Cultivating respect - creating a safe school climate for all

Some may think primary school students are too young to worry about addressing issues surrounding gay, lesbian, bisexual, transgender and questioning (LGBTQ) students. Not so, experts say. It’s never too early to begin teaching children about respecting differences. When our students and their parents have questions related to LGBTQ issues, our goal is to foster healthy dialog, critical thinking and inclusiveness. With that in mind, our conversations include all students and perspectives to create a safe and supportive school climate.

Like many New England states, Maine has taken a strong stance in favor of LGBTQ rights.  Since 2005, state law prohibits discrimination based on gender identity.  Last year Maine’s High Court ruled that denying a transgender girl the use of the girls’ restroom at her school violated her rights under the state’s

Human Rights Act.  (Doe v Clenchy)  This case highlighted the need for ALL of us — staff, students, parents, community — to learn more. Through education we work towards the goal of greater understanding, acceptance and safety for all of our students. 

A wonderful book to help children understand the perspective of a transgender student is I Am Jazz.  It's the story of a transgender child based on the real-life experience of Jazz Jennings, who has become a spokesperson for transkids everywhere.  

One of the most compelling and informative avenues for understanding transgender youth can be found in a TEDx talk by Dr. Norman Spack from the Gender Management Services (GeMS) program at Boston Children's Hospital. Please watch!


For more insight, helpful tips, and FAQ’s we can direct you to some excellent organizations such as the Trans Youth Equality Foundation which is right here in Maine.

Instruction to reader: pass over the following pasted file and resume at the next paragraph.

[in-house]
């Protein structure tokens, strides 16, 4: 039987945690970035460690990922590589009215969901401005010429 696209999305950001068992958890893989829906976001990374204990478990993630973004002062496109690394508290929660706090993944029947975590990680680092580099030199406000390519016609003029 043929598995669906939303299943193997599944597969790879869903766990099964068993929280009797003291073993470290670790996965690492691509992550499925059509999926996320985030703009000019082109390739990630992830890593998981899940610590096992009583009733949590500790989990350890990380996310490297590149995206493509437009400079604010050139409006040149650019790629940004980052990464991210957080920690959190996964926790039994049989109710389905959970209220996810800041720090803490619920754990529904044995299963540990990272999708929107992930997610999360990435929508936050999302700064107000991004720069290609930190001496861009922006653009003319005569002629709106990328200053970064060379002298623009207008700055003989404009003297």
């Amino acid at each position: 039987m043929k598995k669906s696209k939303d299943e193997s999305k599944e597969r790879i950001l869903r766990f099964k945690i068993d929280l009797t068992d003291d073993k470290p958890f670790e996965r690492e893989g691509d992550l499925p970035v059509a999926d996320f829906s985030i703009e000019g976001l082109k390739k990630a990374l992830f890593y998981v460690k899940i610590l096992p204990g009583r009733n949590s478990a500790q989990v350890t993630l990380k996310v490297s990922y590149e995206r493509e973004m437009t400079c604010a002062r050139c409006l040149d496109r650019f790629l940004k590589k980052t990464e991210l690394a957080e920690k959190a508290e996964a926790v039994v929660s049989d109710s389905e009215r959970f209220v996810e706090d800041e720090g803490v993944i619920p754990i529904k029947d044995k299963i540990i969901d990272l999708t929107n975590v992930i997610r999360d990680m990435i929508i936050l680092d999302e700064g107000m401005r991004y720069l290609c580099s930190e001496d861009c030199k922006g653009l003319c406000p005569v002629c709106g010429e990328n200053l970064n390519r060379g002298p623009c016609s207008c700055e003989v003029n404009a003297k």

The Trans Youth Equality Foundation publishes the top 11 tips for caregivers of gender non-conforming children and youth and we thought it helpful to share those tips with you now.

Top Eleven Tips
  1. The child may not experience their gender as others see them.
  2. This is significant and the child takes it very seriously.
  3. Continue providing unconditional love.
  4. If you feel overwhelmed or under-informed, get support and accurate information. You are not alone!
  5. This isn't about something anyone has done or is doing wrong.
  6. This isn’t about the child’s current or future sexual orientation. Sexual Orientation is unrelated to Gender Identity.
  7. Substantial research indicates that gender identity is hard-wired. It is not a mental or physical illness.
  8. Support the child for who they are today rather than trying to change who they might someday become.
  9. The child, if supported in their gender expression, has every good chance of growing up to be an exceptional and successful person.
  10. Above all, respect the child’s feelings about their gender identity.        
  11. While this may be confusing at first, do not assume the child or youth is confused about their gender identity. They most likely are not.

from the TransActive Education & Advocacy Document Library 

Please refer to the external resources section of our website for more information.  Thank you.